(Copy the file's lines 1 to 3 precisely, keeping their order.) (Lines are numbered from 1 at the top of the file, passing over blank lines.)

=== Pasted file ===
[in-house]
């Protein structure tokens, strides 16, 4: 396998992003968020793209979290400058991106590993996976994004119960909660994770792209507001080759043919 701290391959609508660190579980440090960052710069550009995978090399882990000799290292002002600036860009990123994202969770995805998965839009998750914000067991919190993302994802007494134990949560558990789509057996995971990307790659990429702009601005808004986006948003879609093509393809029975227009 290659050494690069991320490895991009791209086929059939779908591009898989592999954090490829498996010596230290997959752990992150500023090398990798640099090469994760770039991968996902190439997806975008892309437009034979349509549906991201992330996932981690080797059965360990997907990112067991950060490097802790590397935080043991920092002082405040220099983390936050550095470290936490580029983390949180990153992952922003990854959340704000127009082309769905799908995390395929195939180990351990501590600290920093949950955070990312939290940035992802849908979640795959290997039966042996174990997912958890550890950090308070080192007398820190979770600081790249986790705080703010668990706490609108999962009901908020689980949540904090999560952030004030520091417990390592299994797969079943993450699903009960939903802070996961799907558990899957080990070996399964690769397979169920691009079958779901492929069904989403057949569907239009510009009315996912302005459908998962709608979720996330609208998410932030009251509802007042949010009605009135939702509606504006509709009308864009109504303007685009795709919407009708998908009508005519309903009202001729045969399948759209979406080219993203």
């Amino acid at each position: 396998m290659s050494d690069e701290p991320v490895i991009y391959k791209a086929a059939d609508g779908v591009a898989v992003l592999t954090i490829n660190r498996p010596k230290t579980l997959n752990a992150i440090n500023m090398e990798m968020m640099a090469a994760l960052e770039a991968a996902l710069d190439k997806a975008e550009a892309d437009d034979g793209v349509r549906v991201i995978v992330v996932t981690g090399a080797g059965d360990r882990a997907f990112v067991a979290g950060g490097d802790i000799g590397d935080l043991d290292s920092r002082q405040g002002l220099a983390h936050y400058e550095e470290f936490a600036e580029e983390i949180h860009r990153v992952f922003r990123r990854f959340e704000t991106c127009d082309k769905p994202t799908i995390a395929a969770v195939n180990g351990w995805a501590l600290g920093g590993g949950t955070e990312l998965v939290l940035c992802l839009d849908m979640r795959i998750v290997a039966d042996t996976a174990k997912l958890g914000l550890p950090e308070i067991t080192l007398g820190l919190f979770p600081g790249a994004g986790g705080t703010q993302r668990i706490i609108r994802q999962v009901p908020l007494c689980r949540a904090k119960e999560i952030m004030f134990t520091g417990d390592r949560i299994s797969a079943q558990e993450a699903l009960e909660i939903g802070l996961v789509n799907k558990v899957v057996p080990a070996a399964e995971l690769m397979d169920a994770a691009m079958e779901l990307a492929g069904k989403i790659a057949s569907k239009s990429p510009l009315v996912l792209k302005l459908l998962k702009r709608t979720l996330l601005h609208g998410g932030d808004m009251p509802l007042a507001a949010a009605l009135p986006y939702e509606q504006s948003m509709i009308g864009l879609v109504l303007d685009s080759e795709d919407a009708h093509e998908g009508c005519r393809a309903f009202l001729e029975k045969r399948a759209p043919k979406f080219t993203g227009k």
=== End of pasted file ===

[in-house]
């Protein structure tokens, strides 16, 4: 396998992003968020793209979290400058991106590993996976994004119960909660994770792209507001080759043919 701290391959609508660190579980440090960052710069550009995978090399882990000799290292002002600036860009990123994202969770995805998965839009998750914000067991919190993302994802007494134990949560558990789509057996995971990307790659990429702009601005808004986006948003879609093509393809029975227009 290659050494690069991320490895991009791209086929059939779908591009898989592999954090490829498996010596230290997959752990992150500023090398990798640099090469994760770039991968996902190439997806975008892309437009034979349509549906991201992330996932981690080797059965360990997907990112067991950060490097802790590397935080043991920092002082405040220099983390936050550095470290936490580029983390949180990153992952922003990854959340704000127009082309769905799908995390395929195939180990351990501590600290920093949950955070990312939290940035992802849908979640795959290997039966042996174990997912958890550890950090308070080192007398820190979770600081790249986790705080703010668990706490609108999962009901908020689980949540904090999560952030004030520091417990390592299994797969079943993450699903009960939903802070996961799907558990899957080990070996399964690769397979169920691009079958779901492929069904989403057949569907239009510009009315996912302005459908998962709608979720996330609208998410932030009251509802007042949010009605009135939702509606504006509709009308864009109504303007685009795709919407009708998908009508005519309903009202001729045969399948759209979406080219993203």
């Amino acid at each position: 396998m290659s050494d690069e701290p991320v490895i991009y391959k791209a086929a059939d609508g779908v591009a898989v992003l592999t954090i490829n660190r498996p010596k230290t579980l997959n752990a992150i440090n500023m090398e990798m968020m640099a090469a994760l960052e770039a991968a996902l710069d190439k997806a975008e550009a892309d437009d034979g793209v349509r549906v991201i995978v992330v996932t981690g090399a080797g059965d360990r882990a997907f990112v067991a979290g950060g490097d802790i000799g590397d935080l043991d290292s920092r002082q405040g002002l220099a983390h936050y400058e550095e470290f936490a600036e580029e983390i949180h860009r990153v992952f922003r990123r990854f959340e704000t991106c127009d082309k769905p994202t799908i995390a395929a969770v195939n180990g351990w995805a501590l600290g920093g590993g949950t955070e990312l998965v939290l940035c992802l839009d849908m979640r795959i998750v290997a039966d042996t996976a174990k997912l958890g914000l550890p950090e308070i067991t080192l007398g820190l919190f979770p600081g790249a994004g986790g705080t703010q993302r668990i706490i609108r994802q999962v009901p908020l007494c689980r949540a904090k119960e999560i952030m004030f134990t520091g417990d390592r949560i299994s797969a079943q558990e993450a699903l009960e909660i939903g802070l996961v789509n799907k558990v899957v057996p080990a070996a399964e995971l690769m397979d169920a994770a691009m079958e779901l990307a492929g069904k989403i790659a057949s569907k239009s990429p510009l009315v996912l792209k302005l459908l998962k702009r709608t979720l996330l601005h609208g998410g932030d808004m009251p509802l007042a507001a949010a009605l009135p986006y939702e509606q504006s948003m509709i009308g864009l879609v109504l303007d685009s080759e795709d919407a009708h093509e998908g009508c005519r393809a309903f009202l001729e029975k045969r399948a759209p043919k979406f080219t993203g227009k």